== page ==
Japan is blessed with ample sources of consistently soft water— lower in minerals like calcium and manganese—well suited for saké brewing. But it’s increasingly difficult to identify regional linkages between water and saké when much of modern saké is produced with tap water drawn from multiple sources and subject to filtration, purification or mineralization.
For Tsushima Kitahara, the 13th generation head and CEO of Yamanashi Meijo Co., however, “water is the very core of our identity.” Kitahara’s brewery, which produces the Shichiken brand of saké, is located in Hakushu in Yamanashi Prefecture, a village at the foot of Japan’s Southern Alps and home to some of Japan’s most famous source waters.
“In more than 270 years since our establishment in 1750, there’s been significant changes in how saké is made,” explains Kitahara. “But the one thing that hasn’t changed is the shikomisui, the local waters used in saké making here.”
Unlike saké producers who build their brands on the skills or techniques of brewers, or state-of-the-art rice milling technology, says Kitahara, “our focus is to create saké that lives up to the potential of this water.” The freshness and vitality of Shichiken’s signature style is most influenced by Hakushu’s exceptionally soft, pristine waters, he suggests.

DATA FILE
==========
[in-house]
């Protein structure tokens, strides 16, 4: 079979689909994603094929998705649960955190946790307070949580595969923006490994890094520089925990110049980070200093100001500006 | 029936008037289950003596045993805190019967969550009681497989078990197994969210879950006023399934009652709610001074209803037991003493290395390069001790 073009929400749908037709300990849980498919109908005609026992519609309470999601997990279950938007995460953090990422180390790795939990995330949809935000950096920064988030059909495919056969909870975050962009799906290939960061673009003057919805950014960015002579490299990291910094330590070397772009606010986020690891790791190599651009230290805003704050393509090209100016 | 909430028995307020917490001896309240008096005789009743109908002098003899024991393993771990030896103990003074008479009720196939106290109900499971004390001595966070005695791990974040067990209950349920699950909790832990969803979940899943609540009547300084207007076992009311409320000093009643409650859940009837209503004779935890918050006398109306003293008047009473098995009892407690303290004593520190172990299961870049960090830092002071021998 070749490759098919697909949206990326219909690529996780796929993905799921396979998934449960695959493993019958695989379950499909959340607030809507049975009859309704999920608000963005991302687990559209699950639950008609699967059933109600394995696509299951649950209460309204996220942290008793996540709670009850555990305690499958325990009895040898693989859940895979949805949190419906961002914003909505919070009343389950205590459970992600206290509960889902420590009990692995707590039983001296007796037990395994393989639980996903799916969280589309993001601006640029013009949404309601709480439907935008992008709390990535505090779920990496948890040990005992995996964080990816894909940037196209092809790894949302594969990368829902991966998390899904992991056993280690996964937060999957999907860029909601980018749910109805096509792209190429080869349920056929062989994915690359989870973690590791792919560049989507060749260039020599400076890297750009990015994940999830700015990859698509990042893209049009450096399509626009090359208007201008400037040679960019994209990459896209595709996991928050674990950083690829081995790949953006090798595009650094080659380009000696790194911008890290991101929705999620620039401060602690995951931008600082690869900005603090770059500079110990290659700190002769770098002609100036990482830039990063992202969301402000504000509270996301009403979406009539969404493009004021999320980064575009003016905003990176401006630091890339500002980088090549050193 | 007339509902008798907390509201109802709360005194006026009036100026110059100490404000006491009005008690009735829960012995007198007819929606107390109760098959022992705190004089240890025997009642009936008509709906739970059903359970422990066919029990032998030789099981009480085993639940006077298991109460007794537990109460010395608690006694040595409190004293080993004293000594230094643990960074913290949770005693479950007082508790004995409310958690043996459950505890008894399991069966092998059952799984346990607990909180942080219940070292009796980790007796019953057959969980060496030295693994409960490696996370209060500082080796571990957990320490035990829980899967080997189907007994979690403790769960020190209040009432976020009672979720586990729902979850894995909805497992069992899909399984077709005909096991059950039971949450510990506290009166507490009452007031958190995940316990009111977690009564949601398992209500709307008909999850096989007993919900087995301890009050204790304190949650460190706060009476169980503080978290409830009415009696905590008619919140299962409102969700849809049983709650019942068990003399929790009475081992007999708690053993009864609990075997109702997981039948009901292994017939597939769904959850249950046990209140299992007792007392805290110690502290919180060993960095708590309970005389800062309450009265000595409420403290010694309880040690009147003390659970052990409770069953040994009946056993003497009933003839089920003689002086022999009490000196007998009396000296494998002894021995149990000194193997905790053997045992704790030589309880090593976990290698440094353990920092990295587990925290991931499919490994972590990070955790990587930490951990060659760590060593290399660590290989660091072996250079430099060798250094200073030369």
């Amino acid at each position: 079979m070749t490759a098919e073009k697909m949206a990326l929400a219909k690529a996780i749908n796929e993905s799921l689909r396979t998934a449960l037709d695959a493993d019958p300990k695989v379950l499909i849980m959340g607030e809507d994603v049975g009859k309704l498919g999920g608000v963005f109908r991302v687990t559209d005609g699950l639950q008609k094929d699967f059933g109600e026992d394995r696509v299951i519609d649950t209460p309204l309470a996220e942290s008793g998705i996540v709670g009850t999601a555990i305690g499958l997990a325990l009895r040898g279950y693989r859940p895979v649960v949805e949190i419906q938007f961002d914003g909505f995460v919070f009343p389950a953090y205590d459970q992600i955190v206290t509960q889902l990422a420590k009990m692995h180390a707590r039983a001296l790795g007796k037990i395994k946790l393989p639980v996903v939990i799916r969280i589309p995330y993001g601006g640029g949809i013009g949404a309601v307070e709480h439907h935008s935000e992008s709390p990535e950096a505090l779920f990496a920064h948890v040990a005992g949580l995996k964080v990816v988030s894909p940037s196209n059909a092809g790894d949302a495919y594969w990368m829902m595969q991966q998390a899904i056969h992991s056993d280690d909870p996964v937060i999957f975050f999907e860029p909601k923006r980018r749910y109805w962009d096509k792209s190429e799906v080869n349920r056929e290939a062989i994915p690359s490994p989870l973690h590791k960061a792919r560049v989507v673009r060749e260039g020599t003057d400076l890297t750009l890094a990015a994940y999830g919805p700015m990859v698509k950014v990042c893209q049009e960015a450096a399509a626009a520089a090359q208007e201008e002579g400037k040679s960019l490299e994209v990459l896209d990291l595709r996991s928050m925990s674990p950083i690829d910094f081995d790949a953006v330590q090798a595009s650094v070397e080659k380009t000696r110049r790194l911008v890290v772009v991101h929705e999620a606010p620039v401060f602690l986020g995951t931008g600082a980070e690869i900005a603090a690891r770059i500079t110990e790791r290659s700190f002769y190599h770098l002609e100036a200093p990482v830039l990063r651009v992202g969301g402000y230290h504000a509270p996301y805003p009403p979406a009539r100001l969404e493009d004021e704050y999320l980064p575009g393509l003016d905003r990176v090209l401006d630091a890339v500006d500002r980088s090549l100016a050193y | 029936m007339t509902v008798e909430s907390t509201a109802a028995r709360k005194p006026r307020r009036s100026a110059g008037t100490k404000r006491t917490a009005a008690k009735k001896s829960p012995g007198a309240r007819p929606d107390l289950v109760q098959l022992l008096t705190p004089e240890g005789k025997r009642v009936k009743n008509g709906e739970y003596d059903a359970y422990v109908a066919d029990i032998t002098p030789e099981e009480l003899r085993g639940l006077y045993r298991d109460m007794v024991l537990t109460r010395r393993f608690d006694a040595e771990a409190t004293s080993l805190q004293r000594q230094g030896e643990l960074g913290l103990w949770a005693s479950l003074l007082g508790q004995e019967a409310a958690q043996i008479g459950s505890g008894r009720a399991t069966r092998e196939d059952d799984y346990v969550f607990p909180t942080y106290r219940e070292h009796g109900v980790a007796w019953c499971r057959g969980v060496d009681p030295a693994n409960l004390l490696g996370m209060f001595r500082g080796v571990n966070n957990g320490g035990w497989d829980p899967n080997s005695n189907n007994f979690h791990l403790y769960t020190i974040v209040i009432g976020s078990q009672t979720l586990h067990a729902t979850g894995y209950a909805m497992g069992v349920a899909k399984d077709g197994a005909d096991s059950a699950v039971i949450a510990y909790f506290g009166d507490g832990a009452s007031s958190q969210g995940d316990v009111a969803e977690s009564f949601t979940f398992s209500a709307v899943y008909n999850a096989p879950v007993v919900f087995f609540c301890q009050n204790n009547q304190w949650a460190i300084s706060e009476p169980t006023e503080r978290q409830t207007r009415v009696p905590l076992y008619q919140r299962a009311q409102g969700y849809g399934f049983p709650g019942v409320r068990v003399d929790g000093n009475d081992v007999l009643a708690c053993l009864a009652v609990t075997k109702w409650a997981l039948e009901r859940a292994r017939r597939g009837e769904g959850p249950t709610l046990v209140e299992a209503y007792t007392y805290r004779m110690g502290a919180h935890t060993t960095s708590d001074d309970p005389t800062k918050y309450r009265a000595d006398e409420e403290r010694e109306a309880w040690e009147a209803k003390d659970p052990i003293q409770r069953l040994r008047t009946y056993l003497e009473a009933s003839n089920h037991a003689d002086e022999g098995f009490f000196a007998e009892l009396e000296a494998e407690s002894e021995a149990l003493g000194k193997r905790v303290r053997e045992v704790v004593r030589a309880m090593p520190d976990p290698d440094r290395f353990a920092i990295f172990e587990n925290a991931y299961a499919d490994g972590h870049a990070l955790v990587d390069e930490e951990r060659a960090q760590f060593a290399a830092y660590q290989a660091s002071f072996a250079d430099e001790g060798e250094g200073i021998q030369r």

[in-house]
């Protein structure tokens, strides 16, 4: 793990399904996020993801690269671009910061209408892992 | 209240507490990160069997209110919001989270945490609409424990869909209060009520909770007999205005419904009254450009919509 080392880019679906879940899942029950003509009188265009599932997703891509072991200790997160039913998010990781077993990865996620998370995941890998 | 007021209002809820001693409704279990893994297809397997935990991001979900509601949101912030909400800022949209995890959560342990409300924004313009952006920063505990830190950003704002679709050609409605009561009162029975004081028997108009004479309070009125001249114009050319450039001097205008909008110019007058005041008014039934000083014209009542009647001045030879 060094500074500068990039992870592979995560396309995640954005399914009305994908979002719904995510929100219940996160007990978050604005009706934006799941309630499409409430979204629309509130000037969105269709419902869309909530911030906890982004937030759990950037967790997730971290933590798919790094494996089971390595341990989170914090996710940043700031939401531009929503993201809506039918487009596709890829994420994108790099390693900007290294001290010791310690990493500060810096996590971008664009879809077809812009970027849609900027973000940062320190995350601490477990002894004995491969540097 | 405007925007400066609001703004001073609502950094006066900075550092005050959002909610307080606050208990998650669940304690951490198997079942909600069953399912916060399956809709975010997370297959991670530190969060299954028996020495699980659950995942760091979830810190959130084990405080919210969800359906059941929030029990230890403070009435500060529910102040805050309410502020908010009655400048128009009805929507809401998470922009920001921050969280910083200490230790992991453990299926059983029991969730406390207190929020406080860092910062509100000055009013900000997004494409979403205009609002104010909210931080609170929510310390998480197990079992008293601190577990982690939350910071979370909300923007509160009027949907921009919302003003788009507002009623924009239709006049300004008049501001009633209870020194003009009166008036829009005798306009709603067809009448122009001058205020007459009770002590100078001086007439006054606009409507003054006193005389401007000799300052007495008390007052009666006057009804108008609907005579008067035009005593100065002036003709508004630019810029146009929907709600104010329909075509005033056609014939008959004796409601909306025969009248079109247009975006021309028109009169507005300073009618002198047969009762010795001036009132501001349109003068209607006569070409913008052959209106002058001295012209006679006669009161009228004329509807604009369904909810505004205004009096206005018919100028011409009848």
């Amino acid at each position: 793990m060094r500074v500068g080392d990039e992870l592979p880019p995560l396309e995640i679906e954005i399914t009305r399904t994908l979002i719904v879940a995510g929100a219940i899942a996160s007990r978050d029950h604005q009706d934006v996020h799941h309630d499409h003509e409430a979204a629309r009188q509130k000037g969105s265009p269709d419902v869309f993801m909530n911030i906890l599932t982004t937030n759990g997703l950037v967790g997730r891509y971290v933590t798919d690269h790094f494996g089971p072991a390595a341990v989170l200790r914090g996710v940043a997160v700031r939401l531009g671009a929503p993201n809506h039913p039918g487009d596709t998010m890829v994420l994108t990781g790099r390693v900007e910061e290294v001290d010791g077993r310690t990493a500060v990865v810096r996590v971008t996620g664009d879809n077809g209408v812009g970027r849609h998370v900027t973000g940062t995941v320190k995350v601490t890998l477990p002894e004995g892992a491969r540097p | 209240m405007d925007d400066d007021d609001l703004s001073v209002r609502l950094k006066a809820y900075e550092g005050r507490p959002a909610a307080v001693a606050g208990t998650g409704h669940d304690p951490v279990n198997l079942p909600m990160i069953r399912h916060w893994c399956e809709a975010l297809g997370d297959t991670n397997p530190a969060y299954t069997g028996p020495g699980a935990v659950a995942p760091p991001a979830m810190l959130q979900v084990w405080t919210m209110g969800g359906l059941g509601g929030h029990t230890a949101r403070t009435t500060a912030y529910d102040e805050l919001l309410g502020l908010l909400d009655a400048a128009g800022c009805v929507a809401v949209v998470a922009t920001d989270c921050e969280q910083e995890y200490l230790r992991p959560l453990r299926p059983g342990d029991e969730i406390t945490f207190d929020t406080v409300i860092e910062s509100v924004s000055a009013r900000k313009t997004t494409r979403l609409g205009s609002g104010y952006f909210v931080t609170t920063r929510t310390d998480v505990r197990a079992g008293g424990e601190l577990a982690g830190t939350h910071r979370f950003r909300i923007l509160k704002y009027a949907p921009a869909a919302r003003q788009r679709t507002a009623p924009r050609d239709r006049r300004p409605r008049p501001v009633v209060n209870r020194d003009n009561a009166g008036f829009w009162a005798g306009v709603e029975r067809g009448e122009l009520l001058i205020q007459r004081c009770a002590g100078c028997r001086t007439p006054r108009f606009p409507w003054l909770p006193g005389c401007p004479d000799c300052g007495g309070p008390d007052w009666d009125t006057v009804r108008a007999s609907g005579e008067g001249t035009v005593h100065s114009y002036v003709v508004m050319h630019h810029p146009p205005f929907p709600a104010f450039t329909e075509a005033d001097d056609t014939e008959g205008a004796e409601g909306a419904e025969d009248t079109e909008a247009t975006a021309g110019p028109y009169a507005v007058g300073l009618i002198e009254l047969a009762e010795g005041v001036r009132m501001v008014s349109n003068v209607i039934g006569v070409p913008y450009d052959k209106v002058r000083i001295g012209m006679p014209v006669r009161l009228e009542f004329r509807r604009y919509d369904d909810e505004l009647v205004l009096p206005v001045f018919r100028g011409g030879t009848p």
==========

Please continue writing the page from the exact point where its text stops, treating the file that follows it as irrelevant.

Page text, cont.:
“There’s value,” Kitahara says, “in using rice nurtured by the same waters used to brew saké. In my opinion, it’s the way Shichiken was meant to be.”
The Human Element
Traditionally, the skill and intuition of the toji, or master brewer, played a large part in developing saké style and taste. In many breweries, the toji singlehandedly determined the kind of rice, yeast or koji to use, as well as the methods of brewing. Many toji were historically affiliated with influential regional guilds that further influenced regional styles of saké brewing. With the vast majority of contemporary saké produced using inoculated yeast the choice of yeast is particularly influential.
According to the Kyoto Municipal Institute of Industrial Technology and Culture, “yeast contributes 60% of the flavors and aromas found in saké.” As with modern rice strains, there’s a myriad of cultivated yeasts available to brewers. The popularity of a handful of yeasts, however, promoted by regional or government-affiliated brewing organizations, has led to an increasing homogeneity.
“In contemporary Japan, the taste profiles of saké are becoming more uniform, conforming to what’s trendy in places like Tokyo, or to standards issued by the National Research Institute of Brewing,” confirms Ueno-Müller. “But historically, there were regional styles of taste profile that were much more distinct,” she says.